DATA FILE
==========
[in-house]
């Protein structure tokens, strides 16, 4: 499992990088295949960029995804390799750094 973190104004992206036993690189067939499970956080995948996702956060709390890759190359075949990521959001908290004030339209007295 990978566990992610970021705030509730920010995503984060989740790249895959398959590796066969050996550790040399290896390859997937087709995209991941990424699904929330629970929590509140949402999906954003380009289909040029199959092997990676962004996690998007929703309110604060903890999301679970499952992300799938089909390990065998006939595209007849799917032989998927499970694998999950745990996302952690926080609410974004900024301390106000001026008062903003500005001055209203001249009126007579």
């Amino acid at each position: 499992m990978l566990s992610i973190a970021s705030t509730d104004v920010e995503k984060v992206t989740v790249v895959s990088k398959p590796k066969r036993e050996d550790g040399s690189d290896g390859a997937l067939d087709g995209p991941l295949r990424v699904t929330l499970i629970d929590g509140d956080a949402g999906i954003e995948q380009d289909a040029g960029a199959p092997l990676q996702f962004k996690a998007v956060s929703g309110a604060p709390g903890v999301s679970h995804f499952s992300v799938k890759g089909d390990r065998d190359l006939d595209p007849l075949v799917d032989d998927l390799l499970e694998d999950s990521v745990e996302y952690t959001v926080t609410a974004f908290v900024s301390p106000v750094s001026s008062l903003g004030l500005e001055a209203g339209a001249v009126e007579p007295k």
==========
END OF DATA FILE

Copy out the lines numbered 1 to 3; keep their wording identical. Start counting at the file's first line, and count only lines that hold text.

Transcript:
[in-house]
């Protein structure tokens, strides 16, 4: 499992990088295949960029995804390799750094 973190104004992206036993690189067939499970956080995948996702956060709390890759190359075949990521959001908290004030339209007295 990978566990992610970021705030509730920010995503984060989740790249895959398959590796066969050996550790040399290896390859997937087709995209991941990424699904929330629970929590509140949402999906954003380009289909040029199959092997990676962004996690998007929703309110604060903890999301679970499952992300799938089909390990065998006939595209007849799917032989998927499970694998999950745990996302952690926080609410974004900024301390106000001026008062903003500005001055209203001249009126007579």
């Amino acid at each position: 499992m990978l566990s992610i973190a970021s705030t509730d104004v920010e995503k984060v992206t989740v790249v895959s990088k398959p590796k066969r036993e050996d550790g040399s690189d290896g390859a997937l067939d087709g995209p991941l295949r990424v699904t929330l499970i629970d929590g509140d956080a949402g999906i954003e995948q380009d289909a040029g960029a199959p092997l990676q996702f962004k996690a998007v956060s929703g309110a604060p709390g903890v999301s679970h995804f499952s992300v799938k890759g089909d390990r065998d190359l006939d595209p007849l075949v799917d032989d998927l390799l499970e694998d999950s990521v745990e996302y952690t959001v926080t609410a974004f908290v900024s301390p106000v750094s001026s008062l903003g004030l500005e001055a209203g339209a001249v009126e007579p007295k």